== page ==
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Stigmas surrounding mental health persist & hurt

Photo+Courtesy+of+Pixabya.com
Photo Courtesy of Pixabya.com

Photo Courtesy of Pixabya.com

Photo Courtesy of Pixabya.com

Cohen Perry, Staff Writer

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Throughout countless generations, people categorized as mentally “insane” have dealt with a variety of mistreatment or stigmatization, whether it be from their community, family or the media. Even in recent years, and in Western societies that would like to view themselves as the most medically and socially progressive in the world, ignorance surrounding mental health conditions are still prevalent and just as damaging as ever.

What is a stigma? Stigma can be defined as, ‘when a person is viewed as an ‘other’. This “other” is denied full social acceptance. Most stigmas tend to come from the media, movies, and television shows. One example of stigma is  viewing people with mental health issues as potentially violent. Most recently, countless news reports have described the perpetrators of mass shootings as a person who has a “history of mental illness.” Many TV shows and movies often have a violent character and use their mental health problems as a justification for it. This stigma has a big impact on how people with mental illness are viewed in society and how those people treat themselves.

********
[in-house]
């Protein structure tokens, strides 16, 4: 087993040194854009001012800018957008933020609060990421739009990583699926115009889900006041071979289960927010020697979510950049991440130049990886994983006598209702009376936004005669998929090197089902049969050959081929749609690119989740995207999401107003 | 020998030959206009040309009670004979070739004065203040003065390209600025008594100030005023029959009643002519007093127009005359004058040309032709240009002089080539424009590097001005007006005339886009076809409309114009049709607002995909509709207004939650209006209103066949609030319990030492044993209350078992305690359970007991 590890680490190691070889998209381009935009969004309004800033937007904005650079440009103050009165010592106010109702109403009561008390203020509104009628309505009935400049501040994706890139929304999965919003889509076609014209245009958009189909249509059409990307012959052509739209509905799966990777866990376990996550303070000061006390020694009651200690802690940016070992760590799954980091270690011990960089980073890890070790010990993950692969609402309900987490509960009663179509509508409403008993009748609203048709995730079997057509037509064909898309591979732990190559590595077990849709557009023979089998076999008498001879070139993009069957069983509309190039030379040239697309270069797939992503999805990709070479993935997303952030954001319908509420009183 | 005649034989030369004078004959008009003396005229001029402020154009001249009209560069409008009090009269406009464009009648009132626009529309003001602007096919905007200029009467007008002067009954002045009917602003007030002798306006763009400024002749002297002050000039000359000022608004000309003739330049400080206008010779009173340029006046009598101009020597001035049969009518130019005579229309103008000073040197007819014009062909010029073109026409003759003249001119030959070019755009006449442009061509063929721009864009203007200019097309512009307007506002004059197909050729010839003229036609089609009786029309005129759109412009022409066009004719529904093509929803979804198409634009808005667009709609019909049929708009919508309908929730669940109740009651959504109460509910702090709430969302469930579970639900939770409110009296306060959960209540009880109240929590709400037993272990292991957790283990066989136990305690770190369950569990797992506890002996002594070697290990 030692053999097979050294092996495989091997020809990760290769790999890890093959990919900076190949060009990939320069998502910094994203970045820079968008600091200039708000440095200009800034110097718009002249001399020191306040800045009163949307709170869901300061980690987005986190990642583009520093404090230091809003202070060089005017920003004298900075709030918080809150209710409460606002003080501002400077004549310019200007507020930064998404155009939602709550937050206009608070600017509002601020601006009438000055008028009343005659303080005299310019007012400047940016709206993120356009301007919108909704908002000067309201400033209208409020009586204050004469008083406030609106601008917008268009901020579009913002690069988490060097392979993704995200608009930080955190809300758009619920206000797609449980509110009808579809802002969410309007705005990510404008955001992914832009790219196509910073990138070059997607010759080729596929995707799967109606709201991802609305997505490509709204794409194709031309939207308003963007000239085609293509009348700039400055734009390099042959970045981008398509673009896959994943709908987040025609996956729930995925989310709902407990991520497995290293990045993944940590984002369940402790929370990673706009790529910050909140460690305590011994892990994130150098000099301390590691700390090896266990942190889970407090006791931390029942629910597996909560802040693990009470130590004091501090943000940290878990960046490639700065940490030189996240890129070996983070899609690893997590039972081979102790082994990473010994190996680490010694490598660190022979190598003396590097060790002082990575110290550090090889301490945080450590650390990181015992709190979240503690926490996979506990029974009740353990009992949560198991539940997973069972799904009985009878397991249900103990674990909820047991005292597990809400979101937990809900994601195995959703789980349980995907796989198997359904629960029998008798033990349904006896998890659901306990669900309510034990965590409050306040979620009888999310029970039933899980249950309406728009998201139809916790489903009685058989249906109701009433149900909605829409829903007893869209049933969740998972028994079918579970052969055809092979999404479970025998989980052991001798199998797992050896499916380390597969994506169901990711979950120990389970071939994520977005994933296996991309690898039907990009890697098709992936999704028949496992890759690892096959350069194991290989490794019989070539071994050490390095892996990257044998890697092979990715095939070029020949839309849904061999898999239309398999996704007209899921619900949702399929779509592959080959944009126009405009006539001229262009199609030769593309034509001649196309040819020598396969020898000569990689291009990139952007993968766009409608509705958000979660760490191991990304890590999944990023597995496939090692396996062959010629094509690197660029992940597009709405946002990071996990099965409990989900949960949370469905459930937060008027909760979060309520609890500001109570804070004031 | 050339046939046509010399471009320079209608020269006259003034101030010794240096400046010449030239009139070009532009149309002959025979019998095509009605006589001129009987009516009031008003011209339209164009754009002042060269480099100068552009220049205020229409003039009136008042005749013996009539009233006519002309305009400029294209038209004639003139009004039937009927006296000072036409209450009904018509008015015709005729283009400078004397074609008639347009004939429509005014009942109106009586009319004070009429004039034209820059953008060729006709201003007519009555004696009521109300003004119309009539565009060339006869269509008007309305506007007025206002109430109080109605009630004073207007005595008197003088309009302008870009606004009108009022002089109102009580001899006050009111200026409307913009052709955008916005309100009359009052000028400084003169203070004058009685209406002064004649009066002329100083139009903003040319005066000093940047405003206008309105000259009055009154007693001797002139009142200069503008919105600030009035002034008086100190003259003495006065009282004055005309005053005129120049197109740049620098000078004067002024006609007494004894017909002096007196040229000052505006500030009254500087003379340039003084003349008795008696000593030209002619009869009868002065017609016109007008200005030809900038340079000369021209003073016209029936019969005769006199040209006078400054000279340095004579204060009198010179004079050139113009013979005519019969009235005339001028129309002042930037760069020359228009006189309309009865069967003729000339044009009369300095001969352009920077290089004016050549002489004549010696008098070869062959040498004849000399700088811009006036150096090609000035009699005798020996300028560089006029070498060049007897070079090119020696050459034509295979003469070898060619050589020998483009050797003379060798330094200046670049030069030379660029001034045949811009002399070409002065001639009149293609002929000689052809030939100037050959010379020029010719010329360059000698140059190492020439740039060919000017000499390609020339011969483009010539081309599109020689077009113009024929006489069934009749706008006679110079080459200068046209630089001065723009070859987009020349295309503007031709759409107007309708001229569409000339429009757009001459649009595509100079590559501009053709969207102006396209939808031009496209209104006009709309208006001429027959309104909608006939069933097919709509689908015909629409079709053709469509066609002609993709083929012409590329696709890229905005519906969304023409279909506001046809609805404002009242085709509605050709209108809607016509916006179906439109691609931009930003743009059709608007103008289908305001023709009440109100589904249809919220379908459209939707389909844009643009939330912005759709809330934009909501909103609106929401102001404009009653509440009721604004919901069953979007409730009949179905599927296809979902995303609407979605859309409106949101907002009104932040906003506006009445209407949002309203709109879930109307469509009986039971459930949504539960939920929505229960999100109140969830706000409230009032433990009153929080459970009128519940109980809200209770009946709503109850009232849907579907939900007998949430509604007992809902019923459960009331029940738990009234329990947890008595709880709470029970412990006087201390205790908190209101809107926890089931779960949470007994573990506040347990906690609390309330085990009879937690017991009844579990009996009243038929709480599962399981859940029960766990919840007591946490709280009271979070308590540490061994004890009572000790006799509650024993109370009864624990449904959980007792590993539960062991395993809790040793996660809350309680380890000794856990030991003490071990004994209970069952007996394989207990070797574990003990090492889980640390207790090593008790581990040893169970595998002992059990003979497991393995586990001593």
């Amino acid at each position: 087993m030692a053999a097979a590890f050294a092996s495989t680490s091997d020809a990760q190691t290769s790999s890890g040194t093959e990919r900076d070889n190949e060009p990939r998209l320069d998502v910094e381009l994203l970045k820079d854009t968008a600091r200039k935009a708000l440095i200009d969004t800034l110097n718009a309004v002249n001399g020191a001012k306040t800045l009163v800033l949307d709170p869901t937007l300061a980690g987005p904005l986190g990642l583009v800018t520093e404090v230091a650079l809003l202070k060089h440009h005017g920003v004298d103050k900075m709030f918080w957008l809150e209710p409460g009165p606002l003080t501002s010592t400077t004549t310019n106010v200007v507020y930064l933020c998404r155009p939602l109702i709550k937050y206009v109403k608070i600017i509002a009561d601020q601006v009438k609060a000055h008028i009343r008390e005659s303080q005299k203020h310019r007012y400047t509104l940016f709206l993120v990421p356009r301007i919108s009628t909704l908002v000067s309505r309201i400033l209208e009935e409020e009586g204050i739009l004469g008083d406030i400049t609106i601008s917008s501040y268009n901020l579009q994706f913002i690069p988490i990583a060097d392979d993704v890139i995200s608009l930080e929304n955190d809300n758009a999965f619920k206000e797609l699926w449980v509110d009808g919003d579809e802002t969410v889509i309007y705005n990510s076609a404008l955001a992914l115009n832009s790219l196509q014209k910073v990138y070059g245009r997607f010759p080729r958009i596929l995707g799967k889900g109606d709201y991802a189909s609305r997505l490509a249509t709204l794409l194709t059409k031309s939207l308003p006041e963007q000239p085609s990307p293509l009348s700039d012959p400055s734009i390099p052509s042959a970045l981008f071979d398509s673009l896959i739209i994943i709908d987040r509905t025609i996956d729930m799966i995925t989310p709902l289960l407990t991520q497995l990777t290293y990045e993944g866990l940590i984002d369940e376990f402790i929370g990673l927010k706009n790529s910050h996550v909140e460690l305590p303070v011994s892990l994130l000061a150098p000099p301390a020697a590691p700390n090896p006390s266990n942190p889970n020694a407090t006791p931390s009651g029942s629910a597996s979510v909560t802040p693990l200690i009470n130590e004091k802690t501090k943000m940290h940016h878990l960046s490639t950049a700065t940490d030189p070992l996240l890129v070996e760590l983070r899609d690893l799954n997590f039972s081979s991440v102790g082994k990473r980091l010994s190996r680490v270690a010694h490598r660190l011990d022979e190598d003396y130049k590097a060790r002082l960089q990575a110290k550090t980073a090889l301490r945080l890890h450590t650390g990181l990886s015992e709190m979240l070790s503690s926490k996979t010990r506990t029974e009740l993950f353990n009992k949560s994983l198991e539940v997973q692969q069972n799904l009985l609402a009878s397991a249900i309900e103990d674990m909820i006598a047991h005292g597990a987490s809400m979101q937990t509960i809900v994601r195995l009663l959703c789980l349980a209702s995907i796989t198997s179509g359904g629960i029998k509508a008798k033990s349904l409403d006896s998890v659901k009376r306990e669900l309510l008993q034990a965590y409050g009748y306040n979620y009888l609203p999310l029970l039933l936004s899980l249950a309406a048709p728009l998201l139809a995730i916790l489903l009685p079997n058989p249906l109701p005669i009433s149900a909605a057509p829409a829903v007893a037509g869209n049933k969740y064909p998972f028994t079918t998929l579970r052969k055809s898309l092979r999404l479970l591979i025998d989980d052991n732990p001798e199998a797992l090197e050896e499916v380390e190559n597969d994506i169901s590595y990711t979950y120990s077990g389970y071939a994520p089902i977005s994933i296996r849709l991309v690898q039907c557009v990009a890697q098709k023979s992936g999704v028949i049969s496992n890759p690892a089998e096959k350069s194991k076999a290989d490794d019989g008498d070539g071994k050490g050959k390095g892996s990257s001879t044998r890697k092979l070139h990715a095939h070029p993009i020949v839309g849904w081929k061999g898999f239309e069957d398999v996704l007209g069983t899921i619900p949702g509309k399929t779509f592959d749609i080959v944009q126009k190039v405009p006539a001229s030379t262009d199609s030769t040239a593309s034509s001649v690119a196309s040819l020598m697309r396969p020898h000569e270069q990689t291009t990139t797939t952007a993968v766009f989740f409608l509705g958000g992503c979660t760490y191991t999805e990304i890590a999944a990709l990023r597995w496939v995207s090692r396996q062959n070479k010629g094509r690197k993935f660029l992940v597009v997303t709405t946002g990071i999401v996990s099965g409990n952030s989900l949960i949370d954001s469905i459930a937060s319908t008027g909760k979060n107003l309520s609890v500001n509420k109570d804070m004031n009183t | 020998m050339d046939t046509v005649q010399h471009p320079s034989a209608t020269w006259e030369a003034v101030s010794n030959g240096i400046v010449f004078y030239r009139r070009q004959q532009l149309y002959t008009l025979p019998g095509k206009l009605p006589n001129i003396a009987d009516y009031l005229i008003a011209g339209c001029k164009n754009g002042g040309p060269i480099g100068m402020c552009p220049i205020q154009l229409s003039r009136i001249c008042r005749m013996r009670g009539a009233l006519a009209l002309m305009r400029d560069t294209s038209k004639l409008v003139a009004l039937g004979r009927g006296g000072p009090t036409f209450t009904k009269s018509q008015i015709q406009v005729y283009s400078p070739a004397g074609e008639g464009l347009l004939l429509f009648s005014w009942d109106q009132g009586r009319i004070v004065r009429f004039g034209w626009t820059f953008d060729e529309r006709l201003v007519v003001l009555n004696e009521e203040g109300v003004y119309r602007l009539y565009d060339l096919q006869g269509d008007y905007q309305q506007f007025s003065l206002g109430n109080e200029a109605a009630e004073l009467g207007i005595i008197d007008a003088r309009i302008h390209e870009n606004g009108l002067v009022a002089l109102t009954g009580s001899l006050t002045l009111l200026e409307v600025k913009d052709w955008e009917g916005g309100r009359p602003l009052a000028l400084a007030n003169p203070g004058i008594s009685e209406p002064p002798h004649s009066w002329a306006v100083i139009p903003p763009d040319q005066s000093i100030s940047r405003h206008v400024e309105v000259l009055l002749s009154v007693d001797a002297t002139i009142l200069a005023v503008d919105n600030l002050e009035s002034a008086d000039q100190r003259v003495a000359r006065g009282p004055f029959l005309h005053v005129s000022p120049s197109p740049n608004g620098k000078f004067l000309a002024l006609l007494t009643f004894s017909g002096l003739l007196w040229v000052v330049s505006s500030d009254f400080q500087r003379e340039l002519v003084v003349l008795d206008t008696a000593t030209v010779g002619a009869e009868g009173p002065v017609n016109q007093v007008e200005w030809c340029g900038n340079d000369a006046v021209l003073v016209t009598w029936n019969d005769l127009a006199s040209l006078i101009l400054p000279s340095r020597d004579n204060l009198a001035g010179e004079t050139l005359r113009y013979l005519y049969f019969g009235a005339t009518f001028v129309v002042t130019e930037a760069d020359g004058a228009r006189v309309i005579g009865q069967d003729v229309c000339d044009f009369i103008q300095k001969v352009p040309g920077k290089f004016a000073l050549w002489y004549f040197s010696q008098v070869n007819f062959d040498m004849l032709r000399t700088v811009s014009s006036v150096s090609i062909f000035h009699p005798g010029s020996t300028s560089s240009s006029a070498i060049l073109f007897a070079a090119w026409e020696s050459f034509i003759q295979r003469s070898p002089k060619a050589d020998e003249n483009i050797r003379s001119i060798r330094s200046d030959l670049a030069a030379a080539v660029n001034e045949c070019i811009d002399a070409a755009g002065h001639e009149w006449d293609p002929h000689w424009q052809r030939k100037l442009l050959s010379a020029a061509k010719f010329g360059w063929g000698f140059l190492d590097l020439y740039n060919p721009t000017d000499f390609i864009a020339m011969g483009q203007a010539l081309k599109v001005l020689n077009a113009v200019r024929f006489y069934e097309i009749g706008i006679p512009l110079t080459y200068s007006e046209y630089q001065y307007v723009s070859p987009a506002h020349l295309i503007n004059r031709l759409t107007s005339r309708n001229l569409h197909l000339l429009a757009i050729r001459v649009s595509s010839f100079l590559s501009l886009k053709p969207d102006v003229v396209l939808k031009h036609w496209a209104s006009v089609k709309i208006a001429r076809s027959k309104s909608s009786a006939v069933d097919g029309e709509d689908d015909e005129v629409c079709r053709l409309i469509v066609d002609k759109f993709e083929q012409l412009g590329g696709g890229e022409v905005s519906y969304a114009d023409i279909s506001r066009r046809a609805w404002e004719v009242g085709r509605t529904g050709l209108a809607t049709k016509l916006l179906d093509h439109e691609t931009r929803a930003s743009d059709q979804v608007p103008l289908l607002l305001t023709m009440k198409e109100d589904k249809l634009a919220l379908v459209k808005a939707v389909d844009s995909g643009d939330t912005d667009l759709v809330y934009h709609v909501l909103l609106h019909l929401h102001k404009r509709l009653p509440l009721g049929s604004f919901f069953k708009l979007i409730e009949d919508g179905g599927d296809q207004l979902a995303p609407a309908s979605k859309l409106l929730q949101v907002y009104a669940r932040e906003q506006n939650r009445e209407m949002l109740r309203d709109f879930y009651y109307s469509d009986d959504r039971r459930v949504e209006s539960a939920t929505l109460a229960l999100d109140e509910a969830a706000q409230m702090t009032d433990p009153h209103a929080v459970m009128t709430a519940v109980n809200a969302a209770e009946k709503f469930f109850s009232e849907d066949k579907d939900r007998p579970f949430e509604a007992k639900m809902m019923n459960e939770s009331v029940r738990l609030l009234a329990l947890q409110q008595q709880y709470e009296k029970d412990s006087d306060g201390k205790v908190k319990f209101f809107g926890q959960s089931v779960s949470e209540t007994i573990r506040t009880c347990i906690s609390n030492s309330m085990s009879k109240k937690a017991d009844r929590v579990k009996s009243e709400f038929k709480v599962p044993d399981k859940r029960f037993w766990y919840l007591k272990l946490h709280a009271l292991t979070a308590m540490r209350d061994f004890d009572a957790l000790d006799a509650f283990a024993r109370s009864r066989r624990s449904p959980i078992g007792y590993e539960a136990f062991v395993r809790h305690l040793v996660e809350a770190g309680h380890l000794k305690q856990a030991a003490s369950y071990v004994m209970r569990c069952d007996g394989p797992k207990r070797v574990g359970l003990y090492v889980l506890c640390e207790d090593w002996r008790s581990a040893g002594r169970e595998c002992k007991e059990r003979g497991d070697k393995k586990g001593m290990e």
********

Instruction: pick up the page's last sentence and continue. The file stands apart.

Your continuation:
According to the Mental Health America, there are 43.7 million Americans that deal with some kind of mental illness. Many people who deal with mental illness are 6-7 times less likely to be employed, which makes 70-90% of people dealing with mental illness unemployed. The main reason why they have such a hard time finding a job is that many employers think that mentally ill people are not capable of working, which is incorrect. In 2011, 6,019 Australians were surveyed and when asked the majority of the participants said that they would not hire a person with depression or schizophrenia because they are “dangerous” and “unpredictable.” WISE Employment reported that 72% of small and medium enterprises (SMEs) that have hired a person who deals with some type of mental health issue have reported having a positive experience.

The stigma around mental illness often carries into government organizations, such as the justice system and healthcare companies. Greenburger Center for Social and Criminal Justice has reported that a person who deals with some kind of mental illness is 10 times more likely to be jailed instead of being to a committed to a psychiatric hospital. In addition to the government’s efforts to criminalize mental health conditions, the private sector discriminates as well. Healthcare companies do not pay for most of the things that are needed for treatment, such as therapy. Those that do, may pay for a limited number of sessions, so ongoing problems are ignored. Many companies pay for medication only, providing no alternatives for people who would like to get well without drugs or need more help than what medication might offer. When medical insurance companies do offer a therapy option, they will typically insure only the lowest cost therapists, leading to the worst possible care. Healthcare companies and the justice systems often ignore and neglect mental health issues, and the support they offer is rarely sufficient and send a stinging message to those suffering from mental illness – your problem isn’t real, isn’t important or is your fault.